Review – Bad Company



Designer Kenneth Minde, Eilif Svensson, Kristian Amundsen Østby

Artist Gjermund Bohne

Publisher Aporta Games

Category Dice Rolling, Contract Fulfillment

Length 30 minutes

Release Date 2021

Player Count 1-6

Bad Company is a game of dice rolling and tableau building. In this game, players assemble gangs of henchmen and carry out heists. Throughout the game, they work to upgrade their gang members, complete robberies, and stay one step ahead of the police!

Content Guide

The theme of Bad Company involves organized theft. This theme is presented much like it is in Burgle Bros., very tongue-in-cheek and self-aware. The artwork, gang names, and overall presentation are lighthearted and silly, but players should be aware of the game’s premise.


Bad Company is a tabletop spoof on heist movies like Ocean’s Eleven and The Italian Job. In this game, 1-6 players compete to carry out the perfect crime.

The goal of the game is to earn the most points. At the start, each player takes a left- and a right-side tableau board, which they combine to form their motley crew of thieves. They also choose 2 heist cards, which they will work to complete throughout the game.

In the central area are 2 small boards: a score/recruit board and a city board. On the city street, each player places the car of their color on the start space. The black-colored police car begins a few spaces behind.

Every turn, the active player rolls 5 dice—4 golden dice and 1 black police die. They then separate the golden dice into pairs, creating 2 numbers a la Can’t Stop. If they wish, they can pay $1 to reroll any number of dice, and this can happen multiple times. Once the current player has settled on 2 numbers, they activate the gangsters on their board with the matching numbers. Each other player can then use 1 of the chosen numbers to activate a gangster of their own.

With this result, the active player could either the 2 and 9 as their numbers, or 5 and 6. (The black die moves the police car, and is not used for character activation.)

When activating, the player receives all rewards shown on the gangster. Each gangster begins with only a single reward, but may be upgraded to grant more. Generally, rewards allow players to gain money, advance their car on the city street, or check off an icon. Heists are the primary use of icons, and they act as a contract fulfillment mechanism. Each heist shows a number of symbols, and players must check off all symbols on a heist in order to complete it.

The characters grow weirdly taller as they get upgraded.

As players move their cars, they will periodically pass checkpoints. Whenever this happens, the player receives the reward shown—either money, points, or a loot card—as long as the police car has not also passed that checkpoint. If the police are hot on a player’s tail, the player may choose to take a shortcut, but doing so means foregoing a reward.

After players have activated their crew, they may upgrade a gangster. This is done by paying the required cost to advance on the recruit section of the score board. Additionally, if they have completed a heist this turn, they receive an immediate reward and flip the card over. The back of every heist shows mission symbols like gold bars or diamonds. Players can earn bonus points for having the majority of a given symbol.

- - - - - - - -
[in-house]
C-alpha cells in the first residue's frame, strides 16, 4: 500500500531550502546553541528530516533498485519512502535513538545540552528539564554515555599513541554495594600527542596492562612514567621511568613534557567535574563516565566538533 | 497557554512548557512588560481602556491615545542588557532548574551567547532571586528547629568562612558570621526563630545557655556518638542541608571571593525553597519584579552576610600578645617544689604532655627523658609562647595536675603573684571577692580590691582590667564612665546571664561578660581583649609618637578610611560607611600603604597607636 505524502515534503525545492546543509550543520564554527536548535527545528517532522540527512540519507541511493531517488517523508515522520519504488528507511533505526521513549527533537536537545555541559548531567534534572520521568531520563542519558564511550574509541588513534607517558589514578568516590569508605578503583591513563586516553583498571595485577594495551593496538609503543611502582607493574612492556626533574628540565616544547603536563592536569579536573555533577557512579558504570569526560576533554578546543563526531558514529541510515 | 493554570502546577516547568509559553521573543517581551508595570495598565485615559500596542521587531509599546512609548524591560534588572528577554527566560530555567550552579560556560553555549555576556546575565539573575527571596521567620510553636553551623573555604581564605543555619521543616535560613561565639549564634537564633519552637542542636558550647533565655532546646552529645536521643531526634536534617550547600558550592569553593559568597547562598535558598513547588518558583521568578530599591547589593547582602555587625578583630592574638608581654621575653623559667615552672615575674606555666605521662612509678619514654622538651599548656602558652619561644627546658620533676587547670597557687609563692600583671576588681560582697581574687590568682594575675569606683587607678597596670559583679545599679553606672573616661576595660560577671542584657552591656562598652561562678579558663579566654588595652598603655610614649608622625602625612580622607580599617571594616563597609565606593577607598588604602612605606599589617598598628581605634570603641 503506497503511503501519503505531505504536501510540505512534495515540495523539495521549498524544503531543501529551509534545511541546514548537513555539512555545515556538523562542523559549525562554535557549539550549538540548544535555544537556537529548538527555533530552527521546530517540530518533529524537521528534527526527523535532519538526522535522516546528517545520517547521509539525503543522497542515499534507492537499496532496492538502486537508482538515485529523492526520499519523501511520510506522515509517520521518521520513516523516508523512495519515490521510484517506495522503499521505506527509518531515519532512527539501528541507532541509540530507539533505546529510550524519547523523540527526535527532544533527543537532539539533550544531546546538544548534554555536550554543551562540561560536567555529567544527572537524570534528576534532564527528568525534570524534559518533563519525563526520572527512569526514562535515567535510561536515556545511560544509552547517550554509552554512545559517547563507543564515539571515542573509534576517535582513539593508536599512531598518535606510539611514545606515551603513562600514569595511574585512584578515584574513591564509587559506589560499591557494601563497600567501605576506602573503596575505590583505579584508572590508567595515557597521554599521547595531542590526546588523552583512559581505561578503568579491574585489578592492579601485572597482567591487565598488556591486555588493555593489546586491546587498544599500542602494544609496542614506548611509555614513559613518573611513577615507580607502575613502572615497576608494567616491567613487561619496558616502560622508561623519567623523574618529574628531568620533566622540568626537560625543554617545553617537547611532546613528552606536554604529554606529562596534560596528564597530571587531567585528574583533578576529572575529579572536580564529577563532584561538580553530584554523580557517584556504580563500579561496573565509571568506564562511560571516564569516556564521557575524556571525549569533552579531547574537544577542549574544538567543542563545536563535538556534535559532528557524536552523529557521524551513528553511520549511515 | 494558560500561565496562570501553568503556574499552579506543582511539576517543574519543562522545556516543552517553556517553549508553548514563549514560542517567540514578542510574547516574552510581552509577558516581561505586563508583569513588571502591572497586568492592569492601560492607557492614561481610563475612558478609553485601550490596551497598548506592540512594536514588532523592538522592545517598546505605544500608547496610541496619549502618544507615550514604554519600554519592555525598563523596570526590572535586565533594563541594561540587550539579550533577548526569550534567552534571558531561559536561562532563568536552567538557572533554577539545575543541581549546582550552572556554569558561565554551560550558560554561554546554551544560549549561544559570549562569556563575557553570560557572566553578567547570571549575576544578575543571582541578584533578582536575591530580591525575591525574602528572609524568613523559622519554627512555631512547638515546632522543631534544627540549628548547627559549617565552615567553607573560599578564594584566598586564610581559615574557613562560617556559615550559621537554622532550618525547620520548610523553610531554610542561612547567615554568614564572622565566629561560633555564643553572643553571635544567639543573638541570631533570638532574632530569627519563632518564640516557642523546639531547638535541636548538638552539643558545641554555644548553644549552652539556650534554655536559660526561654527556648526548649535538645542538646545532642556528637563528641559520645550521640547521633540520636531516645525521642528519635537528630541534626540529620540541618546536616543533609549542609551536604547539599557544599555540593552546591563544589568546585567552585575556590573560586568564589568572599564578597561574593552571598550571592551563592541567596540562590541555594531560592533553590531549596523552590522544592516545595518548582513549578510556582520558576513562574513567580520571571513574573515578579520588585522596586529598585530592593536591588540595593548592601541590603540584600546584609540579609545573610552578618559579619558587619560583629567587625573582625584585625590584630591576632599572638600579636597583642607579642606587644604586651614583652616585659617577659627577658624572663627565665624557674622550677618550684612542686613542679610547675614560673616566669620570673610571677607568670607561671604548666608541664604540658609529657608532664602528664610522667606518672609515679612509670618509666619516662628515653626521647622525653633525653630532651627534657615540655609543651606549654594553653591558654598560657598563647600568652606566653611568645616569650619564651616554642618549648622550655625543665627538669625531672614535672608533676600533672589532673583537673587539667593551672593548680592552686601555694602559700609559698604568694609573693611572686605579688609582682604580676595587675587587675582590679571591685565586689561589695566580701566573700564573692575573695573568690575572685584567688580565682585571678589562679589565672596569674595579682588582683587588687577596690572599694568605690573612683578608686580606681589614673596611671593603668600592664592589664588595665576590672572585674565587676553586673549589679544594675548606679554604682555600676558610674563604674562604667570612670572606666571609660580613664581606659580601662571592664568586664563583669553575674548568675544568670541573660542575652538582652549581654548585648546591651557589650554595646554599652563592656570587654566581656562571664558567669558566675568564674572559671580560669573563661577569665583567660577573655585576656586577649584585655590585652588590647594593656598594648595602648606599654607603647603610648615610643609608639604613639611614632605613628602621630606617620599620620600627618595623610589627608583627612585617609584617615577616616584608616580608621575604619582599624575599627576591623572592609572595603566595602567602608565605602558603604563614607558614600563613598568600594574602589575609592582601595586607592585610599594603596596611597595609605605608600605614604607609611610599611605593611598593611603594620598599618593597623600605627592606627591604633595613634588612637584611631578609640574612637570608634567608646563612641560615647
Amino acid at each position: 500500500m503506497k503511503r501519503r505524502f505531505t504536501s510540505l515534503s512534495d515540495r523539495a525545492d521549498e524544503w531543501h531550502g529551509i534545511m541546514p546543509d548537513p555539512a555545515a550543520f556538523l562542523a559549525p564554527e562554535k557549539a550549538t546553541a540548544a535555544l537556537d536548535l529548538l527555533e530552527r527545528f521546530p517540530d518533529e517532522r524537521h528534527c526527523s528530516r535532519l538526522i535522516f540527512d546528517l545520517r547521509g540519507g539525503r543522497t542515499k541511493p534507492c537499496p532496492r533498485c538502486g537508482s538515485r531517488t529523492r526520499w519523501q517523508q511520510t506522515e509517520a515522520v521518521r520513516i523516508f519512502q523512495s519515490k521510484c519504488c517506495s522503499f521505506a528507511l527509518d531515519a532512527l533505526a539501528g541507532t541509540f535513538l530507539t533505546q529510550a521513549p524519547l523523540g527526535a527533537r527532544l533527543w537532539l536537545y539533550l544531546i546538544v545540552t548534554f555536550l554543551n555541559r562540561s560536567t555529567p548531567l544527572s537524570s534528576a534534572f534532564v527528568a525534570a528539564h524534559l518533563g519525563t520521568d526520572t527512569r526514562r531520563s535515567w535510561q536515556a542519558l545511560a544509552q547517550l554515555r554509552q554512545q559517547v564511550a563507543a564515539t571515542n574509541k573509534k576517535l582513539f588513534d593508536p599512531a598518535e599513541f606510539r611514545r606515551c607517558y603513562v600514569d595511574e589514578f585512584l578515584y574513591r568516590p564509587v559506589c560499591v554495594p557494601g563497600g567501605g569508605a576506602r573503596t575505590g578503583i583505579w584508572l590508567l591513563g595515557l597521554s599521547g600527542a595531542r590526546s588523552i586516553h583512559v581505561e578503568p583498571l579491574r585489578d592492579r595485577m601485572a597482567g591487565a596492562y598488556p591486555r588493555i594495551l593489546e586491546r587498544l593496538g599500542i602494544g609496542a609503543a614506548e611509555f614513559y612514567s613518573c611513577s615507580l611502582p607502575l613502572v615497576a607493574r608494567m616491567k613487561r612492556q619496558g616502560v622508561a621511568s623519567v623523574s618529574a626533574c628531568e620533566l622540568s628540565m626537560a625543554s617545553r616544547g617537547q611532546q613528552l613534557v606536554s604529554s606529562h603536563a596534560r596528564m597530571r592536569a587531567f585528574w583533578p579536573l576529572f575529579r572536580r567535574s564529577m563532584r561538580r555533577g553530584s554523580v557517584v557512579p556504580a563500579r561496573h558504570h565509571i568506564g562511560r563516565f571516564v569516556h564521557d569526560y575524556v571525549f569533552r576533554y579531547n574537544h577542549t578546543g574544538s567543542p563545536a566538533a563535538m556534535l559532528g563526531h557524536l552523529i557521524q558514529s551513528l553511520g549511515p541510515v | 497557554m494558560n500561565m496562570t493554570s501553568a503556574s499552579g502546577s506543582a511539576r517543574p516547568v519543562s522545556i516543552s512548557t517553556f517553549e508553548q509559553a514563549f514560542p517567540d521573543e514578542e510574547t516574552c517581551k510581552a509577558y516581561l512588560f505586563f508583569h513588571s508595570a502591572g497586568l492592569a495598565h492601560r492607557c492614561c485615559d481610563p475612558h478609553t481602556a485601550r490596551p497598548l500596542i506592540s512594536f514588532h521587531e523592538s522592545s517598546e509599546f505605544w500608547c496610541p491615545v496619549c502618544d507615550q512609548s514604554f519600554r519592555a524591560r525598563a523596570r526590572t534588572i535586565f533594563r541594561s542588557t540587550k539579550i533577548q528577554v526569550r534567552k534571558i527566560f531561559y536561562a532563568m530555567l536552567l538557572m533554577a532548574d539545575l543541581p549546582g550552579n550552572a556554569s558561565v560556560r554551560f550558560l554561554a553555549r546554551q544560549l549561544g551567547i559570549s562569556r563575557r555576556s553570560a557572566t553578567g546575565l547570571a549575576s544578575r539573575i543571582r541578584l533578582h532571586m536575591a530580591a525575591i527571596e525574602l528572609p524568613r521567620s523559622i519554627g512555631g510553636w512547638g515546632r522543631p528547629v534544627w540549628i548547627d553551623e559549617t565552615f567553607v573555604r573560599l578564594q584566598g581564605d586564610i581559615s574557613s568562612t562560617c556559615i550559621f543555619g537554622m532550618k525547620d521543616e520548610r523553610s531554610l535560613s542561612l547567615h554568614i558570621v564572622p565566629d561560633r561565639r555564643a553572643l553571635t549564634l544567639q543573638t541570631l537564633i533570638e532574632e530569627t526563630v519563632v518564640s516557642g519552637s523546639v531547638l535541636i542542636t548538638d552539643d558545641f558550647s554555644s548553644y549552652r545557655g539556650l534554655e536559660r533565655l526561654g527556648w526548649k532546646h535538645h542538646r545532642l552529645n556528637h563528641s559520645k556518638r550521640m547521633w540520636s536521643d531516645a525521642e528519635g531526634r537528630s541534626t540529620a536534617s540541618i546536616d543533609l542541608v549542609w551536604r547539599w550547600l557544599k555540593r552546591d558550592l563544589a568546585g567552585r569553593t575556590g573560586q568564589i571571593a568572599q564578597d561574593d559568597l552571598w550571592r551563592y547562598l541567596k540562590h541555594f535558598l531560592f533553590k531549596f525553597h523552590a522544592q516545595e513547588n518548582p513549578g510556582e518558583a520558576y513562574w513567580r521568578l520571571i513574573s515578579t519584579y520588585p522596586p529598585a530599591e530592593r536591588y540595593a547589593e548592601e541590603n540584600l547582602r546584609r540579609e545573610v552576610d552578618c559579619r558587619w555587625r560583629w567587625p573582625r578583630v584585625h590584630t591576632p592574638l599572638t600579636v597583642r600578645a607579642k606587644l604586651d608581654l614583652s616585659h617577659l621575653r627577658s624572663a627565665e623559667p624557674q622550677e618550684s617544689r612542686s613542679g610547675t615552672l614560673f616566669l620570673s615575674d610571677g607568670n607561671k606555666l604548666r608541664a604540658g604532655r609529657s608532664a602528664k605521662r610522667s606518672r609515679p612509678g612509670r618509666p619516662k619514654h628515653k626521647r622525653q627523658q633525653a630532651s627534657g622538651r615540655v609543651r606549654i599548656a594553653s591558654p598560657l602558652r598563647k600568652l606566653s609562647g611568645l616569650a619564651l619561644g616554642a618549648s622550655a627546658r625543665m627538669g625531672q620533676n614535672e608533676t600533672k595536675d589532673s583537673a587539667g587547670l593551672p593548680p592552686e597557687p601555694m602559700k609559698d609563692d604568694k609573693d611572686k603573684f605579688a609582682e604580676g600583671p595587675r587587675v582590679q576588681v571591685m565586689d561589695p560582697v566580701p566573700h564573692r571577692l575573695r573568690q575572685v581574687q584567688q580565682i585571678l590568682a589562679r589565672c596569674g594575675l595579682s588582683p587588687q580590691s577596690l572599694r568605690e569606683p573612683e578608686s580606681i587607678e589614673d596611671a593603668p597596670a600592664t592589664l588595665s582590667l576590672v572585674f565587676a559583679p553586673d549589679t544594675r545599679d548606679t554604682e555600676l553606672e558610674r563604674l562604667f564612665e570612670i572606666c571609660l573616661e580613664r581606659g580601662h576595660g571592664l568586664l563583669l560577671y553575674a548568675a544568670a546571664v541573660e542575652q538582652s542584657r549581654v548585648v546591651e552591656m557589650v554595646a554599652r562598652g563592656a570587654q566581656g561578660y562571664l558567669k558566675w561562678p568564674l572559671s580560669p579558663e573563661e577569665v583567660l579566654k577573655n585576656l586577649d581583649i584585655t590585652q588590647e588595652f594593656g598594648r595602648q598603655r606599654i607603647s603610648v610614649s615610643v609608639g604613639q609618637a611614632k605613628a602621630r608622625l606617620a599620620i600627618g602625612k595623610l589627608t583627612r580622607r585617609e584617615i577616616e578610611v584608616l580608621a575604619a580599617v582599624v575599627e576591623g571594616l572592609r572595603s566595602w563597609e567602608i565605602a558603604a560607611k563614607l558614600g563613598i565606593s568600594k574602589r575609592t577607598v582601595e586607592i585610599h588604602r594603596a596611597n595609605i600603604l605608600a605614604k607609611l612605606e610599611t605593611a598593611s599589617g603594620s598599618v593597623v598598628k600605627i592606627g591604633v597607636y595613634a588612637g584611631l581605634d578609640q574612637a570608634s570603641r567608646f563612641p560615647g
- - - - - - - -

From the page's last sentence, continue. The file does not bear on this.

At the end of each turn, players move the police car according to the number on the police die, refresh their tableau to 2 heist cards each, and check to see if the game end has been triggered. This occurs when a player has either completed their 6th heist or entered the red zone of the city street. At that time, players take one final turn, and the player with the most points wins.

Bad Company is another strong offering from Aporta Games. The core mechanism of rolling dice and activating a card tableau reminds me of Space Base, but I like that this game does more beyond just that. The car chase is my favorite aspect—obviously, it’s just a glorified track movement system, but it fits the heist theme perfectly. This, combined with the goofy band of miscreants on the player tableaus, brings to mind classic “perfect crime” movies.

In terms of rules, Bad Company is pretty light, which makes it a great game for mixed age groups and experience levels. The decisions are simple, but not shallow. Each turn, players have a limited number of options for activating gangsters, spending money, taking shortcuts, etc. This decision space is far from overwhelming, but players’ actions definitely matter strategically.

This game has a bright production, with vibrant colors and amusing artwork. Nothing about it is over-the-top, but it works fine. That said, it feels like a missed opportunity that the money is simple cardboard coins. In a game about pulling off heists, it would have been more thematic (not to mention more tactile and attractive) to have metal bits made to look like gold bars.

Overall, though, I really enjoyed Bad Company. While I thought Space Base was a fine game, this one resonates with me more, probably because of its excellent theming. If you enjoy movies like Ocean’s Eleven or The Italian Job, then Bad Company might be a hit for you. Check it out.

A review copy was provided by Asmodee.

The Bottom Line

Bad Company borrows some of its ideas from other games, but builds on them to create a highly thematic love letter to movies like Ocean's Eleven and The Italian Job. Highly recommended.



Stephen Hall

A bard pretending to be a cleric. Possibly a Cylon, too. I was there when they dug up the "E.T." cartridges.